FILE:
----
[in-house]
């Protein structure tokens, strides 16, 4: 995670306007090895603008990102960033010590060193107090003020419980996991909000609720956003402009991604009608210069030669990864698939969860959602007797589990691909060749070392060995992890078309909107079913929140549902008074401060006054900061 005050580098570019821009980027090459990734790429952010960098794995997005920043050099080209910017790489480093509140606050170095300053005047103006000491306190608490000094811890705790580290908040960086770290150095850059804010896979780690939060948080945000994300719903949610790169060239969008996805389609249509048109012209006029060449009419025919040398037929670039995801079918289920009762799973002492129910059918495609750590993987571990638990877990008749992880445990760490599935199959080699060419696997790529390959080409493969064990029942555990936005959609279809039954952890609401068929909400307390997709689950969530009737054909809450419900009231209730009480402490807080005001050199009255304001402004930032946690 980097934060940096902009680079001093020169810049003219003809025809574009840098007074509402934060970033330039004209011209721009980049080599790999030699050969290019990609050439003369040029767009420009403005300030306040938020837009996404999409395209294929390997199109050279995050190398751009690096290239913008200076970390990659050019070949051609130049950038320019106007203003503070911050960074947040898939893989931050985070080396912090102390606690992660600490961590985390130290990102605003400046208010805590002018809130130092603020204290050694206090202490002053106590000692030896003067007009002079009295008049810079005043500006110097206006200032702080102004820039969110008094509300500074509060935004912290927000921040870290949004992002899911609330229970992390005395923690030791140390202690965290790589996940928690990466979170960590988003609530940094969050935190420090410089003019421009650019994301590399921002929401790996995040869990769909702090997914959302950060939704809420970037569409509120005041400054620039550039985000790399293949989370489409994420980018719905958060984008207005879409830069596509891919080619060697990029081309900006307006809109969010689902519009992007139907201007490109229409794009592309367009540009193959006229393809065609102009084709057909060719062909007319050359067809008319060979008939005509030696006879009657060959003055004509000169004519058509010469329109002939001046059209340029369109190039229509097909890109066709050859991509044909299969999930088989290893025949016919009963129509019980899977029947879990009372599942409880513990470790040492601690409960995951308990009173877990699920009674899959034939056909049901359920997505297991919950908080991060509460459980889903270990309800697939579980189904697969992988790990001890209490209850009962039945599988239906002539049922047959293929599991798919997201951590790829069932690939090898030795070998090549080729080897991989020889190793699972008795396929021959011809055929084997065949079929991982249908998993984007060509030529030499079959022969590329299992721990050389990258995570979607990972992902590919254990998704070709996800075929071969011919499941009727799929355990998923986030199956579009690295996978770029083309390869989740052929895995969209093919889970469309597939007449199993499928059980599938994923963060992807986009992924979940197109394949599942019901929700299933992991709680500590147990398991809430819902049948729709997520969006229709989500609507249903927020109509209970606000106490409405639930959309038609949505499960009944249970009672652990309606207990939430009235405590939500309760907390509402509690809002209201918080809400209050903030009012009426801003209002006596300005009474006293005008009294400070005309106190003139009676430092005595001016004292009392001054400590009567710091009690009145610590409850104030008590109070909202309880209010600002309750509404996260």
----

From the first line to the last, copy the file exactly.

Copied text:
[in-house]
């Protein structure tokens, strides 16, 4: 995670306007090895603008990102960033010590060193107090003020419980996991909000609720956003402009991604009608210069030669990864698939969860959602007797589990691909060749070392060995992890078309909107079913929140549902008074401060006054900061 005050580098570019821009980027090459990734790429952010960098794995997005920043050099080209910017790489480093509140606050170095300053005047103006000491306190608490000094811890705790580290908040960086770290150095850059804010896979780690939060948080945000994300719903949610790169060239969008996805389609249509048109012209006029060449009419025919040398037929670039995801079918289920009762799973002492129910059918495609750590993987571990638990877990008749992880445990760490599935199959080699060419696997790529390959080409493969064990029942555990936005959609279809039954952890609401068929909400307390997709689950969530009737054909809450419900009231209730009480402490807080005001050199009255304001402004930032946690 980097934060940096902009680079001093020169810049003219003809025809574009840098007074509402934060970033330039004209011209721009980049080599790999030699050969290019990609050439003369040029767009420009403005300030306040938020837009996404999409395209294929390997199109050279995050190398751009690096290239913008200076970390990659050019070949051609130049950038320019106007203003503070911050960074947040898939893989931050985070080396912090102390606690992660600490961590985390130290990102605003400046208010805590002018809130130092603020204290050694206090202490002053106590000692030896003067007009002079009295008049810079005043500006110097206006200032702080102004820039969110008094509300500074509060935004912290927000921040870290949004992002899911609330229970992390005395923690030791140390202690965290790589996940928690990466979170960590988003609530940094969050935190420090410089003019421009650019994301590399921002929401790996995040869990769909702090997914959302950060939704809420970037569409509120005041400054620039550039985000790399293949989370489409994420980018719905958060984008207005879409830069596509891919080619060697990029081309900006307006809109969010689902519009992007139907201007490109229409794009592309367009540009193959006229393809065609102009084709057909060719062909007319050359067809008319060979008939005509030696006879009657060959003055004509000169004519058509010469329109002939001046059209340029369109190039229509097909890109066709050859991509044909299969999930088989290893025949016919009963129509019980899977029947879990009372599942409880513990470790040492601690409960995951308990009173877990699920009674899959034939056909049901359920997505297991919950908080991060509460459980889903270990309800697939579980189904697969992988790990001890209490209850009962039945599988239906002539049922047959293929599991798919997201951590790829069932690939090898030795070998090549080729080897991989020889190793699972008795396929021959011809055929084997065949079929991982249908998993984007060509030529030499079959022969590329299992721990050389990258995570979607990972992902590919254990998704070709996800075929071969011919499941009727799929355990998923986030199956579009690295996978770029083309390869989740052929895995969209093919889970469309597939007449199993499928059980599938994923963060992807986009992924979940197109394949599942019901929700299933992991709680500590147990398991809430819902049948729709997520969006229709989500609507249903927020109509209970606000106490409405639930959309038609949505499960009944249970009672652990309606207990939430009235405590939500309760907390509402509690809002209201918080809400209050903030009012009426801003209002006596300005009474006293005008009294400070005309106190003139009676430092005595001016004292009392001054400590009567710091009690009145610590409850104030008590109070909202309880209010600002309750509404996260």